What You Need to Know About Vitamin K2, D and Calcium
What You Need to Know About Vitamin K2, D and Calcium
It seems incredible that the discovery of vitamins is barely a century old, and that scientists continue to discover new forms and functions of vitamins in the body. Vitamin K, for example, has been in the headlines recently due to new discoveries on the functions of vitamin K2.
Vitamin K2 has been classified as a form of vitamin K, although the functions of vitamin K2 are vastly different from vitamin K. Vitamin K is vital for the blood clotting process of the body, but vitamin K2 has more to do with calcium and the functions of calcium than it has to do with blood clotting.
To understand your need for vitamin K2, you need to understand how calcium functions in your body.
Why Calcium Is Vital for Health
Calcium is the most abundant mineral in the human body, and it makes up about 2% of your total body weight. Calcium is classified as an essential nutrient because it cannot be produced by your body, and you therefore need to include calcium in your daily diet to ensure your body has sufficient calcium.
The recommended daily allowance of calcium depends on age, gender, and your particular circumstances, but, according to the National Institute of Health, you should consume at least 700 – 1300 mg of calcium daily, depending on your age.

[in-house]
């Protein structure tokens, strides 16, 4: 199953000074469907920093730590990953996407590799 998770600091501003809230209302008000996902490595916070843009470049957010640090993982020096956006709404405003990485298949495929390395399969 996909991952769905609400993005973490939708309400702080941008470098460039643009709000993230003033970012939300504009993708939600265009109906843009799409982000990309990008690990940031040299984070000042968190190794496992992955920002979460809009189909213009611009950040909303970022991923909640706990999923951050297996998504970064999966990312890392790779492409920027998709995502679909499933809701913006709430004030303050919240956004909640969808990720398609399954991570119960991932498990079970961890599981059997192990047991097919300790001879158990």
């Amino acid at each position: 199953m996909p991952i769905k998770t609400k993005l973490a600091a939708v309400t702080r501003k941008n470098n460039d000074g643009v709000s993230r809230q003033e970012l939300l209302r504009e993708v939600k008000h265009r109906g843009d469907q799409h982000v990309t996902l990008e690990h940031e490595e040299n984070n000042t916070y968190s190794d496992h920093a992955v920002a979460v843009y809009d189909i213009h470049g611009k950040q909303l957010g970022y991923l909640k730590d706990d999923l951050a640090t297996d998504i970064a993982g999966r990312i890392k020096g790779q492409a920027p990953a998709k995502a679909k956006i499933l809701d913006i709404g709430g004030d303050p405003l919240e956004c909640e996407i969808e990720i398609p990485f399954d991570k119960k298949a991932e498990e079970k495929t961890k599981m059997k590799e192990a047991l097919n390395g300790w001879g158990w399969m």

Calcium is essential for health, and the main functions of calcium include:
|Providing the body with the
building blocks to build new
strong healthy bones.
|Providing the body with the nutrients
needed to repair damaged bone
or joint tissue.
|Regulating the pH of the body by
adjusting the amount of calcium in
the blood stream.
|Supporting healthy nerve
|Supporting the electrolyte balance
of the body to ensure a healthy
environment for the electrical function of cells.
|The transportation of ions across
cell membranes for healthy cell signaling.
|Providing the necessary calcium to support blood clotting.||
Supporting and, in some cases,
Calcium affects every system and organ in your body, which is why it is vital to ensure you get enough calcium. When you take calcium, you also need to consider how much vitamin K2 and vitamin D you are consuming, because many of the functions mentioned above also rely on the presence and availability of vitamin K2 and vitamin D.
Why Vitamin K Is Vital for Health
Most of the information on Vitamin K is generally about vitamin K1, but vitamin K1 is not the only form of vitamin K. There are, in fact, three types of vitamin K that have been identified by researchers. These types include vitamins K1, K2, and K3.
Vitamin K1 is the vitamin you hear about most often. This compound is called phylloquinone and it is found abundantly in leafy greens. Vitamin K1 is a fat-soluble vitamin that works in conjunction with calcium to ensure the healthy blood clotting process in your body.
Vitamin K2 is a fairly recent discovery and, consequently, not many people know about the functions and benefits of vitamin K2. Vitamin K2, or menaquinone, is primarily produced by the gastrointestinal flora that are present in a healthy digestive system. The K2 produced by the GI system is mostly bound up in the GI system, and you also need to ensure your diet contains other sources of vitamin K2 to support the body’s need for this vitamin. When the body has vitamin K2, it is transported to the arterial walls, bones, and tissues of the body, where it supports the functions and transportation of calcium.
Vitamin K3, menadione, is a synthetic form of vitamin K.
The really important form of vitamin K for supporting calcium is vitamin K2, but, to complicate matters, there are also different forms of vitamin K2.